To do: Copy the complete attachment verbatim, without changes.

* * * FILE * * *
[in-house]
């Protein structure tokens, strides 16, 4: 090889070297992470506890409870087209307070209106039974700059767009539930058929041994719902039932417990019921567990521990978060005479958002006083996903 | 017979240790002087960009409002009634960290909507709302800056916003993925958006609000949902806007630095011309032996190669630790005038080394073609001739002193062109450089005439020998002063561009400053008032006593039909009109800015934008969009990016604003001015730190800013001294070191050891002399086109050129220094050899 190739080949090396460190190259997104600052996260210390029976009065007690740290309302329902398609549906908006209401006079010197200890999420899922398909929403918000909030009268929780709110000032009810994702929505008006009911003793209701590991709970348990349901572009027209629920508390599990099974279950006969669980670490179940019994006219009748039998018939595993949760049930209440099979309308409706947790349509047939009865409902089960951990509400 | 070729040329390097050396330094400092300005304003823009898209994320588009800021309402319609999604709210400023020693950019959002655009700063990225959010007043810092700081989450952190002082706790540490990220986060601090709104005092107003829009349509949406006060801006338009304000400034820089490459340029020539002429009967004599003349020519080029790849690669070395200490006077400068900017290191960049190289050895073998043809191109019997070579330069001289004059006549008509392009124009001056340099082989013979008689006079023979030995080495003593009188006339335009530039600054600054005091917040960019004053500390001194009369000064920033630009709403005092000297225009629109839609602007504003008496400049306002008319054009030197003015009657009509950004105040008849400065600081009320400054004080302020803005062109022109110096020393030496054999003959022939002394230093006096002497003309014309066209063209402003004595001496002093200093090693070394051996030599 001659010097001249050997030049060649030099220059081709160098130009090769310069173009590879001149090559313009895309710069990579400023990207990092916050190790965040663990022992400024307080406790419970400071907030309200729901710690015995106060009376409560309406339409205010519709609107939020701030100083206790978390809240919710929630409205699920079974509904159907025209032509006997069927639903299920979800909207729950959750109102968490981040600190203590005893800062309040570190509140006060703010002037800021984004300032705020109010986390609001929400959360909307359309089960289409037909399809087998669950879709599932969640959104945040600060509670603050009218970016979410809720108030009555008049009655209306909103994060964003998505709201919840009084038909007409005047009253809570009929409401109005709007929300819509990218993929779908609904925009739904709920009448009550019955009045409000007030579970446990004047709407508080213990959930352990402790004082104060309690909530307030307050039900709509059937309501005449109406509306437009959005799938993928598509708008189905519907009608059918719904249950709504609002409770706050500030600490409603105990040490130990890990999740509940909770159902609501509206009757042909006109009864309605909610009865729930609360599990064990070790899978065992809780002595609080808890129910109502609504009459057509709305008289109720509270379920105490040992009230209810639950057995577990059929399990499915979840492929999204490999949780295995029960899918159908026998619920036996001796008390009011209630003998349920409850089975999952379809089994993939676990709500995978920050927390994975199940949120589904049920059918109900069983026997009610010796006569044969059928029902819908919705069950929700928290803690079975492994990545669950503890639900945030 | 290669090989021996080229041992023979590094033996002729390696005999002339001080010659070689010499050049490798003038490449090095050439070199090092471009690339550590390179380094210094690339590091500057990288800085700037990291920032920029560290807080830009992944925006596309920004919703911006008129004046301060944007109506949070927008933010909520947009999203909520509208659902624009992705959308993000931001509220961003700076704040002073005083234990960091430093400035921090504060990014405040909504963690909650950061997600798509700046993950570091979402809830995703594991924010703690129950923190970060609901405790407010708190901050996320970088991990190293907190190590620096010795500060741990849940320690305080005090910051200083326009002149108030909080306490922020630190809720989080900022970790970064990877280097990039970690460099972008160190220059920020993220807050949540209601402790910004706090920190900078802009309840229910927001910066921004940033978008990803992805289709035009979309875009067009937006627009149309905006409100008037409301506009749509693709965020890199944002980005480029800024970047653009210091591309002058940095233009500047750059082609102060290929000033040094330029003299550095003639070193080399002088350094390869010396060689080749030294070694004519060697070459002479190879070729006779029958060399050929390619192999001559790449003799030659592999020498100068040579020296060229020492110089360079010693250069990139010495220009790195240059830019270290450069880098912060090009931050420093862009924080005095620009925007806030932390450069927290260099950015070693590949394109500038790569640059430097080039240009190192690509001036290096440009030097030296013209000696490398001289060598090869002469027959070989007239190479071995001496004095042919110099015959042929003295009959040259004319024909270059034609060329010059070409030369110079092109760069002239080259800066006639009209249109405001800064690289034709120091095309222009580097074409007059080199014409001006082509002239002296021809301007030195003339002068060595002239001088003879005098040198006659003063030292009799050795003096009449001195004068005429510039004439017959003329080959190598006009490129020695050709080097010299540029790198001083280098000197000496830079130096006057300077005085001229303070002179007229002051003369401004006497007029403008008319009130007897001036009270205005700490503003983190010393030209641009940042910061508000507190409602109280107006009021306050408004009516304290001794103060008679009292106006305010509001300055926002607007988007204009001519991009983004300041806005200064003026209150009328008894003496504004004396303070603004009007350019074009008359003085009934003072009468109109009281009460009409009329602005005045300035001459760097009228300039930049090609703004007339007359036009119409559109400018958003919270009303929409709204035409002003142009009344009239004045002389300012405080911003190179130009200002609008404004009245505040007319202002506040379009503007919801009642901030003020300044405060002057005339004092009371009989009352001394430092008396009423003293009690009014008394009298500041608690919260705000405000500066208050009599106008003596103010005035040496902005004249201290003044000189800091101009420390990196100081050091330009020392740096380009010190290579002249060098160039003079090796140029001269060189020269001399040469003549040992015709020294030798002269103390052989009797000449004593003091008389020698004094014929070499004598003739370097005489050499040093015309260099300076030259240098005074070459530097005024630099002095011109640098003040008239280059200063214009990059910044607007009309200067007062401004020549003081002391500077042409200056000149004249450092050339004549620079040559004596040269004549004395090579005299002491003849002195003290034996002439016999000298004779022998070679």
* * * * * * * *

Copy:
[in-house]
């Protein structure tokens, strides 16, 4: 090889070297992470506890409870087209307070209106039974700059767009539930058929041994719902039932417990019921567990521990978060005479958002006083996903 | 017979240790002087960009409002009634960290909507709302800056916003993925958006609000949902806007630095011309032996190669630790005038080394073609001739002193062109450089005439020998002063561009400053008032006593039909009109800015934008969009990016604003001015730190800013001294070191050891002399086109050129220094050899 190739080949090396460190190259997104600052996260210390029976009065007690740290309302329902398609549906908006209401006079010197200890999420899922398909929403918000909030009268929780709110000032009810994702929505008006009911003793209701590991709970348990349901572009027209629920508390599990099974279950006969669980670490179940019994006219009748039998018939595993949760049930209440099979309308409706947790349509047939009865409902089960951990509400 | 070729040329390097050396330094400092300005304003823009898209994320588009800021309402319609999604709210400023020693950019959002655009700063990225959010007043810092700081989450952190002082706790540490990220986060601090709104005092107003829009349509949406006060801006338009304000400034820089490459340029020539002429009967004599003349020519080029790849690669070395200490006077400068900017290191960049190289050895073998043809191109019997070579330069001289004059006549008509392009124009001056340099082989013979008689006079023979030995080495003593009188006339335009530039600054600054005091917040960019004053500390001194009369000064920033630009709403005092000297225009629109839609602007504003008496400049306002008319054009030197003015009657009509950004105040008849400065600081009320400054004080302020803005062109022109110096020393030496054999003959022939002394230093006096002497003309014309066209063209402003004595001496002093200093090693070394051996030599 001659010097001249050997030049060649030099220059081709160098130009090769310069173009590879001149090559313009895309710069990579400023990207990092916050190790965040663990022992400024307080406790419970400071907030309200729901710690015995106060009376409560309406339409205010519709609107939020701030100083206790978390809240919710929630409205699920079974509904159907025209032509006997069927639903299920979800909207729950959750109102968490981040600190203590005893800062309040570190509140006060703010002037800021984004300032705020109010986390609001929400959360909307359309089960289409037909399809087998669950879709599932969640959104945040600060509670603050009218970016979410809720108030009555008049009655209306909103994060964003998505709201919840009084038909007409005047009253809570009929409401109005709007929300819509990218993929779908609904925009739904709920009448009550019955009045409000007030579970446990004047709407508080213990959930352990402790004082104060309690909530307030307050039900709509059937309501005449109406509306437009959005799938993928598509708008189905519907009608059918719904249950709504609002409770706050500030600490409603105990040490130990890990999740509940909770159902609501509206009757042909006109009864309605909610009865729930609360599990064990070790899978065992809780002595609080808890129910109502609504009459057509709305008289109720509270379920105490040992009230209810639950057995577990059929399990499915979840492929999204490999949780295995029960899918159908026998619920036996001796008390009011209630003998349920409850089975999952379809089994993939676990709500995978920050927390994975199940949120589904049920059918109900069983026997009610010796006569044969059928029902819908919705069950929700928290803690079975492994990545669950503890639900945030 | 290669090989021996080229041992023979590094033996002729390696005999002339001080010659070689010499050049490798003038490449090095050439070199090092471009690339550590390179380094210094690339590091500057990288800085700037990291920032920029560290807080830009992944925006596309920004919703911006008129004046301060944007109506949070927008933010909520947009999203909520509208659902624009992705959308993000931001509220961003700076704040002073005083234990960091430093400035921090504060990014405040909504963690909650950061997600798509700046993950570091979402809830995703594991924010703690129950923190970060609901405790407010708190901050996320970088991990190293907190190590620096010795500060741990849940320690305080005090910051200083326009002149108030909080306490922020630190809720989080900022970790970064990877280097990039970690460099972008160190220059920020993220807050949540209601402790910004706090920190900078802009309840229910927001910066921004940033978008990803992805289709035009979309875009067009937006627009149309905006409100008037409301506009749509693709965020890199944002980005480029800024970047653009210091591309002058940095233009500047750059082609102060290929000033040094330029003299550095003639070193080399002088350094390869010396060689080749030294070694004519060697070459002479190879070729006779029958060399050929390619192999001559790449003799030659592999020498100068040579020296060229020492110089360079010693250069990139010495220009790195240059830019270290450069880098912060090009931050420093862009924080005095620009925007806030932390450069927290260099950015070693590949394109500038790569640059430097080039240009190192690509001036290096440009030097030296013209000696490398001289060598090869002469027959070989007239190479071995001496004095042919110099015959042929003295009959040259004319024909270059034609060329010059070409030369110079092109760069002239080259800066006639009209249109405001800064690289034709120091095309222009580097074409007059080199014409001006082509002239002296021809301007030195003339002068060595002239001088003879005098040198006659003063030292009799050795003096009449001195004068005429510039004439017959003329080959190598006009490129020695050709080097010299540029790198001083280098000197000496830079130096006057300077005085001229303070002179007229002051003369401004006497007029403008008319009130007897001036009270205005700490503003983190010393030209641009940042910061508000507190409602109280107006009021306050408004009516304290001794103060008679009292106006305010509001300055926002607007988007204009001519991009983004300041806005200064003026209150009328008894003496504004004396303070603004009007350019074009008359003085009934003072009468109109009281009460009409009329602005005045300035001459760097009228300039930049090609703004007339007359036009119409559109400018958003919270009303929409709204035409002003142009009344009239004045002389300012405080911003190179130009200002609008404004009245505040007319202002506040379009503007919801009642901030003020300044405060002057005339004092009371009989009352001394430092008396009423003293009690009014008394009298500041608690919260705000405000500066208050009599106008003596103010005035040496902005004249201290003044000189800091101009420390990196100081050091330009020392740096380009010190290579002249060098160039003079090796140029001269060189020269001399040469003549040992015709020294030798002269103390052989009797000449004593003091008389020698004094014929070499004598003739370097005489050499040093015309260099300076030259240098005074070459530097005024630099002095011109640098003040008239280059200063214009990059910044607007009309200067007062401004020549003081002391500077042409200056000149004249450092050339004549620079040559004596040269004549004395090579005299002491003849002195003290034996002439016999000298004779022998070679």